Fuensalida Palace

Toledo, Spain

The Palace of Fuensalida was built at the end of the first half of the 15th century by Pedro López de Ayala, the first lord of Fuensalida, is the best palace exponent of the Toledan Mudéjar, a historical typology that is scarce in Toledo built heritage, where merge three styles: Gothic, Plateresque and Mudéjar.

It is integrated in a big block, which also includes the Taller del Moro and the Iglesia de Santo Tomé, which forms the north façade of the Plaza del Conde.

The first Count of Fuensalida, Pedro López de Ayala, carved this house towards 1440 for the mayorazgos of this title, of which was founder. This first Count of Fuensalida, son of the famous Chancellor López de Ayala, was main mayor of Toledo, mayor of the fortresses of the city, and, consequently, retired mayor of the King.

Charles V, Holy Roman Emperor, despite his pilgrimage, landed in Toledo no less than nineteen homes, and he lived in this Palace while the construction of the Alcázar was completed. In his letters and in its courtyard, the child who would become king, Philip II, experienced some of his childhood experiences, along with his mother, the Empress. Today, a sculpture by Pompeo Leoni representing Isabel of Portugal presides over the courtyard of Fuensalida.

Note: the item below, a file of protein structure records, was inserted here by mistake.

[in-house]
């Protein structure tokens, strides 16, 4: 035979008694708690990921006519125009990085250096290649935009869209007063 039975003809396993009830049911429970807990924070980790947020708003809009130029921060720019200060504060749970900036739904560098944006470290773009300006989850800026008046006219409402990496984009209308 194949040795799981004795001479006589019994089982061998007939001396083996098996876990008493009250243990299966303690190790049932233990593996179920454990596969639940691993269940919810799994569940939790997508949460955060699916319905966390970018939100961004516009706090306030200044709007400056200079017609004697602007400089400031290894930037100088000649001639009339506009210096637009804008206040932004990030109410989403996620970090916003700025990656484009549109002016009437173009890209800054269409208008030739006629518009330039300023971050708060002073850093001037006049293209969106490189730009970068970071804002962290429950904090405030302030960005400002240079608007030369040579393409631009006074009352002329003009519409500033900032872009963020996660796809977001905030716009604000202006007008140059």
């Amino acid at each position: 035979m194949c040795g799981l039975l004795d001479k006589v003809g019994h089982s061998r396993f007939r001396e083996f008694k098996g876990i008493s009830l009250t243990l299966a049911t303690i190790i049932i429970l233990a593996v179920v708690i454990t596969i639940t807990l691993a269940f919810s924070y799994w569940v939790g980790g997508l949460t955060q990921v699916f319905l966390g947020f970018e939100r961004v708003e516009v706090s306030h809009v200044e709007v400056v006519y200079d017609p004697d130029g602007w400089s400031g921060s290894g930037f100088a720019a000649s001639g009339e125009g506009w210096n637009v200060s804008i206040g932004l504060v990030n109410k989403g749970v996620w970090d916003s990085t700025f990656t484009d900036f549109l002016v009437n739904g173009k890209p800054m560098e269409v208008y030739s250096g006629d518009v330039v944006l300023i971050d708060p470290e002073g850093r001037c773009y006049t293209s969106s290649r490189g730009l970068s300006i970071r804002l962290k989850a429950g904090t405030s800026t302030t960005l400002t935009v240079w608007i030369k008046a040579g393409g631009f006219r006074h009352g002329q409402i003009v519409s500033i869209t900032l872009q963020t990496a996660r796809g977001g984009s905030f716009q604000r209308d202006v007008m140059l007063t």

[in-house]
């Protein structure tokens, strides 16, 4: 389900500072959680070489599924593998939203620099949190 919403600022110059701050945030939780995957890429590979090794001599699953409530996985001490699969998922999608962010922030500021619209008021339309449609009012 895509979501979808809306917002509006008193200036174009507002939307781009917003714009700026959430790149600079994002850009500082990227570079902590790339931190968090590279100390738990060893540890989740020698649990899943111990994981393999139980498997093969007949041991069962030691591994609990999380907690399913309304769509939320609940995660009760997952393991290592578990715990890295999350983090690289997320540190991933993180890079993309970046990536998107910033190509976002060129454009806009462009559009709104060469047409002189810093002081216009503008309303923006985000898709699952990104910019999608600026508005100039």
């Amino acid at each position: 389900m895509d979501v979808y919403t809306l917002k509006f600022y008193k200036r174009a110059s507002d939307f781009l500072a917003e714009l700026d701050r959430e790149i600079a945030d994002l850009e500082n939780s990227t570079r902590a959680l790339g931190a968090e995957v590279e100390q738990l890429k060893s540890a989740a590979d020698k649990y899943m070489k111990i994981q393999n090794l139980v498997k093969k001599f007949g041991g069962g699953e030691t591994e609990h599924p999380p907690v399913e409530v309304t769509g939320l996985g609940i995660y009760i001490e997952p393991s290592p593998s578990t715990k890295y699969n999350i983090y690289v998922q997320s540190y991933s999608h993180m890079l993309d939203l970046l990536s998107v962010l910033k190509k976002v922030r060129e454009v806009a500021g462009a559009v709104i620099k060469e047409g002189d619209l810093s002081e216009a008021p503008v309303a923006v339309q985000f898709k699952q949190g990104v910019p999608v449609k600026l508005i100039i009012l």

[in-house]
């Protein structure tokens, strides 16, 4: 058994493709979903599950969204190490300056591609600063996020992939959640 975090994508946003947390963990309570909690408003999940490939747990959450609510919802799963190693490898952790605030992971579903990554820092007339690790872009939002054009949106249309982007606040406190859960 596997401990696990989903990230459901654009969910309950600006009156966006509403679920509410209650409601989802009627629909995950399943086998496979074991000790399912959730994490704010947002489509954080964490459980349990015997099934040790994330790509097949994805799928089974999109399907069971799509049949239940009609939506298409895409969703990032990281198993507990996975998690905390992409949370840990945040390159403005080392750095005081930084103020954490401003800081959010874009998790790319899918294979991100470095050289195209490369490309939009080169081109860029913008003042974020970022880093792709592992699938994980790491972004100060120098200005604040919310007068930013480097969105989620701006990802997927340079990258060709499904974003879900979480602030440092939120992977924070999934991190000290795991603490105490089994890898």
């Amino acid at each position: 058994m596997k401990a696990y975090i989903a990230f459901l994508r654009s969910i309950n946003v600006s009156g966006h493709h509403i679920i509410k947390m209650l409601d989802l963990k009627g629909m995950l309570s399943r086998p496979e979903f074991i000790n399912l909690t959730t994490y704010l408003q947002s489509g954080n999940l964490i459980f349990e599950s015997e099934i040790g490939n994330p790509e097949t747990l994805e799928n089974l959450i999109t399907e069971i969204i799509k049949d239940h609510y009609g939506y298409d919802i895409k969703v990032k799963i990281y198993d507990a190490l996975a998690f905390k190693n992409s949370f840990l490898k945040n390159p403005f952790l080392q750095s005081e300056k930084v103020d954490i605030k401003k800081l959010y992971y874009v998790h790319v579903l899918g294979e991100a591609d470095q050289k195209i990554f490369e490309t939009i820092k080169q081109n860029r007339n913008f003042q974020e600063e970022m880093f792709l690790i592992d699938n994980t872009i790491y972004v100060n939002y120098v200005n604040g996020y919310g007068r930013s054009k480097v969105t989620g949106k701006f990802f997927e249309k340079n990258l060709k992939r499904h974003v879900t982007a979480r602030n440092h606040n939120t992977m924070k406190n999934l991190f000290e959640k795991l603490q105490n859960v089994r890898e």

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Details

Founded: 15th century
Category: Palaces, manors and town halls in Spain

More Information

en.wikipedia.org

Rating

4.4/5 (based on Google user reviews)

User Reviews

Mateo Alvaro (5 months ago)
Interesting building. I don't think it can be visited.
Lorena Gomez (6 months ago)
Precious a magical place
MARIBEL MARTINEZ GARCIA (7 months ago)
Although we couldn't see everything, they gave us a lot of information on the guided tour A very well preserved old building, simple and with a lot of history
Juan Carlos (13 months ago)
Better not talk
Jesus Tobias (15 months ago)
A short visit, with a guide who reveals the history of the building, full of anecdotes.
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Construction on the present building was begun in the 17th century by the architect Domenico Fontana. Intended to house the King Philip III of Spain on a visit never fulfilled to this part of his kingdom, instead it initially housed the Viceroy Fernando Ruiz de Castro, count of Lemos. By 1616, the facade had been completed, and by 1620, the interior was frescoed by Battistello Caracciolo, Giovanni Balducci, and Belisario Corenzio. The decoration of the Royal Chapel of Assumption was not completed until 1644 by Antonio Picchiatti.

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